‘Ad money is pocket money’: Media companies get more creative with short-form monetization

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Media companies have always needed a diverse revenue mix. Lately, U.K. media companies have been building out a balanced revenue diet in short-form content through merchandise, gifting and content windowing, as traditional sources, like broadcaster production fees, get squeezed.

For short-form content, less than the 10-minute mark, the economics are tight: Budgets are small, often between £1,000 ($1,277) and £2,000 ($2,554) a minute, but tough to monetize through ads. In the U.K., platforms like Facebook and Snapchat have opened up ways to monetize non-exclusive short-form content in recent months, giving content owners another revenue stream.

“For our original short-form, we’ve had to find different ways of spreading risk and ensuring maximum return on investment,” said Sam Barcroft, founder and CEO of programmer Barcroft Media. “Forward-thinking companies have to have multiple revenue streams.”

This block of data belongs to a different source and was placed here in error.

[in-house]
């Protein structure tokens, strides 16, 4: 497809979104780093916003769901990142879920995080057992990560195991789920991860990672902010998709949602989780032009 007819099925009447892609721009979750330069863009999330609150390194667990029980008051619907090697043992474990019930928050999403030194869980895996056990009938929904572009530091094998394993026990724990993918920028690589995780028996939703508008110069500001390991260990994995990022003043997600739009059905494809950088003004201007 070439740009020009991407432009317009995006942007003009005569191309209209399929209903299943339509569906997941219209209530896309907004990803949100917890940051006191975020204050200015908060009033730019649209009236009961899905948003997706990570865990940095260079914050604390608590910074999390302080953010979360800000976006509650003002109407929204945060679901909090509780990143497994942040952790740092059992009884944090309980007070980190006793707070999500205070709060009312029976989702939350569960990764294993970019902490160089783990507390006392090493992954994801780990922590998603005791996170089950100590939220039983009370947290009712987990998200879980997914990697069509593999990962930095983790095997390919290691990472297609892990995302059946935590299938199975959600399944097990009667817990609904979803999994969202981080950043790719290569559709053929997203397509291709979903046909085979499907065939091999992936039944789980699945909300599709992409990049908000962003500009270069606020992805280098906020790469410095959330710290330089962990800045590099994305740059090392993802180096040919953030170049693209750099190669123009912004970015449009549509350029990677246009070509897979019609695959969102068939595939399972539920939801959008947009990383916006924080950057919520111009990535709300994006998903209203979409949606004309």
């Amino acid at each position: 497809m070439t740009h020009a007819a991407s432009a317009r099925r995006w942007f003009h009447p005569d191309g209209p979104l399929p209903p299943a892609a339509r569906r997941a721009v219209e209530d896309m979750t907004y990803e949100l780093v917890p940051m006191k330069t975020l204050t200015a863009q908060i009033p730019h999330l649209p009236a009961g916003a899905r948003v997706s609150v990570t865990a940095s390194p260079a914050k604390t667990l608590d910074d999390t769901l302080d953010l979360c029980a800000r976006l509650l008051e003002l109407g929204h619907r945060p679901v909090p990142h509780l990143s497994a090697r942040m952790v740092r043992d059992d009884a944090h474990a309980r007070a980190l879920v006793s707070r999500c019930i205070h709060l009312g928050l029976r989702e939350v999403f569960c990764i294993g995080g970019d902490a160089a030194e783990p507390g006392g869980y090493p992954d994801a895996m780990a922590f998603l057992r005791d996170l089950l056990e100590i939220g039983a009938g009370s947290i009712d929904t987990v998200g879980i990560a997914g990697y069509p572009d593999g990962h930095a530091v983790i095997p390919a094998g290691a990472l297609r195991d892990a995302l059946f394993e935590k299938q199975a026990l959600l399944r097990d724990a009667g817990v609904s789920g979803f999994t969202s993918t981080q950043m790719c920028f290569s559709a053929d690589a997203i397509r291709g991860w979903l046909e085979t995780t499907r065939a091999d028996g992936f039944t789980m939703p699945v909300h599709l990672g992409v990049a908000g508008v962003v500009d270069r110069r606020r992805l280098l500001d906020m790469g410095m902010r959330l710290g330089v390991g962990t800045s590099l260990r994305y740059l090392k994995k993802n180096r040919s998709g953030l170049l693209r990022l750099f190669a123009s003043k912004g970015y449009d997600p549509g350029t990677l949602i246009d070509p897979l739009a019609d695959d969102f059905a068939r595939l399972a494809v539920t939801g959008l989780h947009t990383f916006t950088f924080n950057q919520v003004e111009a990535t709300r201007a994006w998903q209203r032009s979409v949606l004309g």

Ideally, short-form content can be used as an incubator for testing out concepts that will go on to be made into longer-form shows and sold to TV with ready-made audiences, opening up new revenue sources through global distribution. Netflix commissioned interior design show “Amazing Interiors” after seeing the success of Barcroft’s “Making Mad” series.

Barcroft has five other revenue sources like branded content, windowing deals with broadcasters like the BBC, and ad revenue from platforms like Facebook and Snapchat. For this, Barcroft benefits from a lot of scale, and since February, revenue from platforms has grown fivefold. And there’s headroom for growth, data from WARC predicts global advertising video on demand spend is expected to double by 2023, reaching $46.6 billion (£36.5 billion), up from $23.8 billion (£18.6 billion) currently.
Read more at Digiday

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